We don’t have to be reminded that businesses close all the time. There is no question that every day businesses open, tank, and disappear. In the commercial collection business, an “uncollectible judgment” is as common as a side of fries with a cheeseburger, rain after you’ve washed your car, or Luke Skywalker whining. But sometimes, the business isn’t just going down the tubes, but the principals are attempting to obfuscate the truth, and retain their evil Empire, while not paying their bills.
We were forwarded a judgment against a company which I will refer to as “The Empire, Inc.”, that owned and ran a chain of retail stores, “Empire Shops.”
Our client, the Ewok Trading Post sold goods to Empire Shops, and Empire Shops didn’t pay. So the Ewoks retained an attorney to sue and obtain the judgment against The Empire, Inc. When they dispatched the Sheriff to one of the Empire Shops, the store manager, Moff Tarkin, told the Sheriff that they were no longer owned by The Empire, Inc. The Sheriff closed the file as (you guessed it) out of business. The attorney for the Ewoks closed their file, but the tenacious Ewoks did not want to accept defeat, so they retained me to see what else I could do.
I sent a post-judgment subpoena to The Empire, Inc. They suddenly retained an attorney who, after several postponements, produced the alleged Vice-President of The Empire, Inc, Darth Vader. In the deposition, Darth Vader testified The Empire, Inc., was out of business, and sold all their assets to someone named Count Dooku, who was Darth Vader’s “friend”. Darth further testified that Dooku opened up a new company to run Empire Shops, but Darth further stated that Dooku sold the entity, so Dooku was no longer running the company that owned and operated Empire Shops.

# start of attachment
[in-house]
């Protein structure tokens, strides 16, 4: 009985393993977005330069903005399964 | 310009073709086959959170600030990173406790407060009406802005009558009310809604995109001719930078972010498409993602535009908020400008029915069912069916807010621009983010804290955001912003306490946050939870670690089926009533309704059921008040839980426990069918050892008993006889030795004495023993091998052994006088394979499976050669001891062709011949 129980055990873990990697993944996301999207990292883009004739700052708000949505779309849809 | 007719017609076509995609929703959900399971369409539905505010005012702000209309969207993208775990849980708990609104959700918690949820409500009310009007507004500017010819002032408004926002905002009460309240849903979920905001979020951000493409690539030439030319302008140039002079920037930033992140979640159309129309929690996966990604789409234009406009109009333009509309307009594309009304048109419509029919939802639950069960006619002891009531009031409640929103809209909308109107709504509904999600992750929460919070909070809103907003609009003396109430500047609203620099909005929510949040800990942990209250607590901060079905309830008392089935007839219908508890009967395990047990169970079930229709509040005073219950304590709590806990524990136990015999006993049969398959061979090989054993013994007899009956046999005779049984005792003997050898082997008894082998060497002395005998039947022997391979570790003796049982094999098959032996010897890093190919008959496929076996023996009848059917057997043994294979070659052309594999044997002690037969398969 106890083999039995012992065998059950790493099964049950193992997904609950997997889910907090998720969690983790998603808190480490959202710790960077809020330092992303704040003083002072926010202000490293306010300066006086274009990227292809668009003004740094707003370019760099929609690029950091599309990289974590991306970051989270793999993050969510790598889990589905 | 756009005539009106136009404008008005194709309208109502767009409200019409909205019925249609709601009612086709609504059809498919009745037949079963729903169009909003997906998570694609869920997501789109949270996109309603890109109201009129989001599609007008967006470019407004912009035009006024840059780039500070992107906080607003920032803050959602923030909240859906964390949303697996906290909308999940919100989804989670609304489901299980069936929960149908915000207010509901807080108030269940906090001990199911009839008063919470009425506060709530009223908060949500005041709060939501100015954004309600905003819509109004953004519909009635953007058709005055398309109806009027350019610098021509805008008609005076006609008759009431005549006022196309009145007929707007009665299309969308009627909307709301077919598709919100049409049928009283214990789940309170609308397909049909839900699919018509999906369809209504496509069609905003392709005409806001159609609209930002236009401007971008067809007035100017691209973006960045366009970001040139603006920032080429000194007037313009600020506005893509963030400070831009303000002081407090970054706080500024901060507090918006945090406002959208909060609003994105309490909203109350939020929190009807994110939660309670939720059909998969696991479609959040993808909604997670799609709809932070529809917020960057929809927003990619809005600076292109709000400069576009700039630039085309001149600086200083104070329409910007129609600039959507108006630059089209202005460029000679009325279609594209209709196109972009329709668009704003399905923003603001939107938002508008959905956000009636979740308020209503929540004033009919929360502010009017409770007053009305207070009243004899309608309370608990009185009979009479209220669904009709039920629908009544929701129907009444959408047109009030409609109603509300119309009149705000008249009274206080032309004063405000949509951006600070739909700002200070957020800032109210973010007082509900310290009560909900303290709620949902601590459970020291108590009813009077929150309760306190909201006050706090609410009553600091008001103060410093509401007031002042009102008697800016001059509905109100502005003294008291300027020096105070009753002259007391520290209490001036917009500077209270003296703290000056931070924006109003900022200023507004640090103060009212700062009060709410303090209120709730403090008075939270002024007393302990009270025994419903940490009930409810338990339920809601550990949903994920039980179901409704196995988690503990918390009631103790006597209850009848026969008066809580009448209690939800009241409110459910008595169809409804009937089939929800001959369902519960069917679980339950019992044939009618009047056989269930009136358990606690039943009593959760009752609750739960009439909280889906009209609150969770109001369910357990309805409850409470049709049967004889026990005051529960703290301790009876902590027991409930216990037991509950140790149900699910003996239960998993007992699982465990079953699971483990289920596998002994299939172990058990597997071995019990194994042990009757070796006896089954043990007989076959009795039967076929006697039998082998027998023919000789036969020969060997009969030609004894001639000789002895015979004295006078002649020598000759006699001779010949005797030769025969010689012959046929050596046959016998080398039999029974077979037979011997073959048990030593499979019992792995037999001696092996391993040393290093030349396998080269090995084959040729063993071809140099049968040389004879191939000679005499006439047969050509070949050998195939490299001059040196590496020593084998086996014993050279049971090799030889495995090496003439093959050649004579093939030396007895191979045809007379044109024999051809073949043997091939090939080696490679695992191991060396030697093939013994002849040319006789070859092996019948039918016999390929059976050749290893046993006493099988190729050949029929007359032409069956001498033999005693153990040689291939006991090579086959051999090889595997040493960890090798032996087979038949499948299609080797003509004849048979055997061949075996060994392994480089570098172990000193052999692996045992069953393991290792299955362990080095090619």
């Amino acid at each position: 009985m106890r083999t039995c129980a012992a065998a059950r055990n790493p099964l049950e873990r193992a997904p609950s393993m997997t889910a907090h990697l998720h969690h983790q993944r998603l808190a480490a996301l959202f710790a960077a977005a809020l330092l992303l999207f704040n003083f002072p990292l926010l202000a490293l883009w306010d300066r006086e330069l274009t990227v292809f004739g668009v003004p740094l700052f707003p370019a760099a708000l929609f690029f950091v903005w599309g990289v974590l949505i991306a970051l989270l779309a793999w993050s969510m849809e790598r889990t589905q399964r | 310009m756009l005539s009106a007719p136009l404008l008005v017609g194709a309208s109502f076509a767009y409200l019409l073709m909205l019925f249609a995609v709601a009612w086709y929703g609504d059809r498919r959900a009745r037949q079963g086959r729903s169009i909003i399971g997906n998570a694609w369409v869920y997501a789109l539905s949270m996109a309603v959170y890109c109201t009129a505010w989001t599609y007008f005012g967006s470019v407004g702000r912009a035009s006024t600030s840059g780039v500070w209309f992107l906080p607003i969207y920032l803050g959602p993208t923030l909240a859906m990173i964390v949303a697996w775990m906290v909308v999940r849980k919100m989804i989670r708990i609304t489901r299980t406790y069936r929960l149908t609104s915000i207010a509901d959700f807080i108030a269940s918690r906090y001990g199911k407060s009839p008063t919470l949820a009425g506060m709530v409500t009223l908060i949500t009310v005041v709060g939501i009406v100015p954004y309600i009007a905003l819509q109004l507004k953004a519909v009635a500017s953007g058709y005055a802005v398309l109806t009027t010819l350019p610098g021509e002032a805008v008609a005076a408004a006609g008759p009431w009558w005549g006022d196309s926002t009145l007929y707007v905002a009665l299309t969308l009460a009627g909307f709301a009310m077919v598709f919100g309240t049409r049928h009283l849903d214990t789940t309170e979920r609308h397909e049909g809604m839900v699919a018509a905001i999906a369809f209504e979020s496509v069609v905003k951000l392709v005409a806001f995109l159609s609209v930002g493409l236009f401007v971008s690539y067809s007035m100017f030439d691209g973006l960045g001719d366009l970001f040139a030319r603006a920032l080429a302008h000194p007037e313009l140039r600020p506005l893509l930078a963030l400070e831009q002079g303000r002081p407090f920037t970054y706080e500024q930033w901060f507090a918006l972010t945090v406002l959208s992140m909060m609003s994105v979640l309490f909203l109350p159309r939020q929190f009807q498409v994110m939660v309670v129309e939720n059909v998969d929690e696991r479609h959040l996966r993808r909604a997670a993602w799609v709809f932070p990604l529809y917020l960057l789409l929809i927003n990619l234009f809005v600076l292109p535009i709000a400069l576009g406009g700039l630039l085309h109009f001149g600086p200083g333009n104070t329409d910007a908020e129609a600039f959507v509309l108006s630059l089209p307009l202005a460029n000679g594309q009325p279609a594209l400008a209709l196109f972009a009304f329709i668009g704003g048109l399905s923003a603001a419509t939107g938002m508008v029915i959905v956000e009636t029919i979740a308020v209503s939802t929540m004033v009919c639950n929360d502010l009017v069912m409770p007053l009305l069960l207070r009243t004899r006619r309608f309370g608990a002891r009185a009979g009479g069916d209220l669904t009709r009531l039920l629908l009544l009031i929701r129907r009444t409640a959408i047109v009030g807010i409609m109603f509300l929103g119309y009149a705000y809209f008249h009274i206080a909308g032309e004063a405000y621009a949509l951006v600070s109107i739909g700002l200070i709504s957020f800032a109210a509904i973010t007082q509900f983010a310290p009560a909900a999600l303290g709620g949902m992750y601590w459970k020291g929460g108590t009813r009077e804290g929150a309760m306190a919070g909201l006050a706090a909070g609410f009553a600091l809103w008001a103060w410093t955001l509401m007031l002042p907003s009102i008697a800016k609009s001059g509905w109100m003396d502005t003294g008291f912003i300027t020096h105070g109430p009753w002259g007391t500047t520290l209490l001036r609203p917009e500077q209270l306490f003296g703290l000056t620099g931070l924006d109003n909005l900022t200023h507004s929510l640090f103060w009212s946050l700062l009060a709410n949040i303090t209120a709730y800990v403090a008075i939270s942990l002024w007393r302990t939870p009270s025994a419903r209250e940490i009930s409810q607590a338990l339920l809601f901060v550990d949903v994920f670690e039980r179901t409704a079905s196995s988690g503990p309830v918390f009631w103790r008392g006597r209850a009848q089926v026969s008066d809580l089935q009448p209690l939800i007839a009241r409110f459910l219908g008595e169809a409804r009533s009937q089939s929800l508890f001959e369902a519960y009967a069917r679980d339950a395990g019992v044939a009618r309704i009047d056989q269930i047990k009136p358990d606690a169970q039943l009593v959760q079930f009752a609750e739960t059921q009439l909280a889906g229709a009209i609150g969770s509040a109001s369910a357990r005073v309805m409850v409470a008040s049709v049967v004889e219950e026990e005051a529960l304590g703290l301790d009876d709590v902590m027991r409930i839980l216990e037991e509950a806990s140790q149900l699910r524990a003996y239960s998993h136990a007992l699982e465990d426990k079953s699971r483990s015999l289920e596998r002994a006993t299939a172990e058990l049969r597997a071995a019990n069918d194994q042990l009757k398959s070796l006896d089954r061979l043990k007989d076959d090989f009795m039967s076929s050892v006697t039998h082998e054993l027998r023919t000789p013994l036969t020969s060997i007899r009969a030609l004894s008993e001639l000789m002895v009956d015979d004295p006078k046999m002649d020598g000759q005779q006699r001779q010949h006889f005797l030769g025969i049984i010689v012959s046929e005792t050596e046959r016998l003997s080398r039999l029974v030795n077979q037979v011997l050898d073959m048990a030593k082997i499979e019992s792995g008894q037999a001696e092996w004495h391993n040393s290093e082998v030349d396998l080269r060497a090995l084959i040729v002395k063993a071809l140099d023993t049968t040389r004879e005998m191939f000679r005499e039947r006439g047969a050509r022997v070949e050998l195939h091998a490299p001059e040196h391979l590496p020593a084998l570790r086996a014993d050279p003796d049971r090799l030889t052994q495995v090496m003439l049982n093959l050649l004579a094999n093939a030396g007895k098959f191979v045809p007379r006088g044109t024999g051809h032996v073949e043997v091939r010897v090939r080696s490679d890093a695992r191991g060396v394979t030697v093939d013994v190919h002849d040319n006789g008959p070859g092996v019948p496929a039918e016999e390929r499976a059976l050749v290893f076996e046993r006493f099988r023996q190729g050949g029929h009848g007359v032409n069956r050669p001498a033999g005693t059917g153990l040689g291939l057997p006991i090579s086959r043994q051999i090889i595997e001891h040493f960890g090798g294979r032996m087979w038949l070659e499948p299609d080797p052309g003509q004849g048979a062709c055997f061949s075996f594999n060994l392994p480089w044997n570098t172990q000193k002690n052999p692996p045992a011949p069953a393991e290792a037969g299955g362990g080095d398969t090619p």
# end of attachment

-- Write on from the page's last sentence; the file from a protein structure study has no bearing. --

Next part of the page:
I asked him what the name of the company was, and Darth couldn’t remember. I asked who bought the company from Dooku, and he explained that it was his father, Emperor Palpatine. I asked Darth Vader if he had any documentation, and to my surprise, as well as his attorney, he had a whole host of documents. I quickly speed-read them and noticed that Emperor Palpatine did purchase the company that Dooku opened to run Empire Stores. The name of the new company? “Eepee Inc.” (For those who enjoy having everything spelled out for them, well, it was… That was the Emperor’s initials.) I further examined the documents, and found that Eepee Inc., was also out of business. It was dissolved, and all of the assets were transferred to another entity, “Deevee, Inc.” (Yep, spelled out again.)
So, I asked Darth Vader:
“Do you know who owns Deevee, Inc.?
He turned red (I could tell, even if he was wearing a mask, since the force is strong with me).
“I can’t be sure. I don’t know who the owners are.” Darth replied.
“Ok then. Are YOU an owner?” I asked.
“What do you mean by owner?” Darth responded.
“I mean, do you own any shares or have any stakes in Deevee, Inc?”
“I am not sure, but I think I do.”
“I don’t know.”
“More than 1?”
“More than 10?”
“More than 100?”
“Do you mean percent or number of shares?” Darth asked.
“You own 100 percent of the shares?”
“Um, yes I think I do.”
It was apparent that the Evil Empire was just playing games and trying to defraud their creditors. I quickly brought a Motion to add many more additional parties including but not limited to, Emperor Palpatine personally, Darth Vader personally, Count Dooku personally, Eepee Inc., and Deevee, Inc.
Before you can go to Toshii station to pick up power converters, I received a call from a new attorney for the Judgment Debtor, who tendered an offer to settle the entire case. After some negotiation, the Ewoks agreed to an installment payment arrangement.
Good triumphed over evil, again.
Timothy Wan is a partner in the firm Smith Carroad Levy & Wan, in Commack, New York, and can be reached at email@example.com. Tim is the droid… er, lawyer you’re looking for.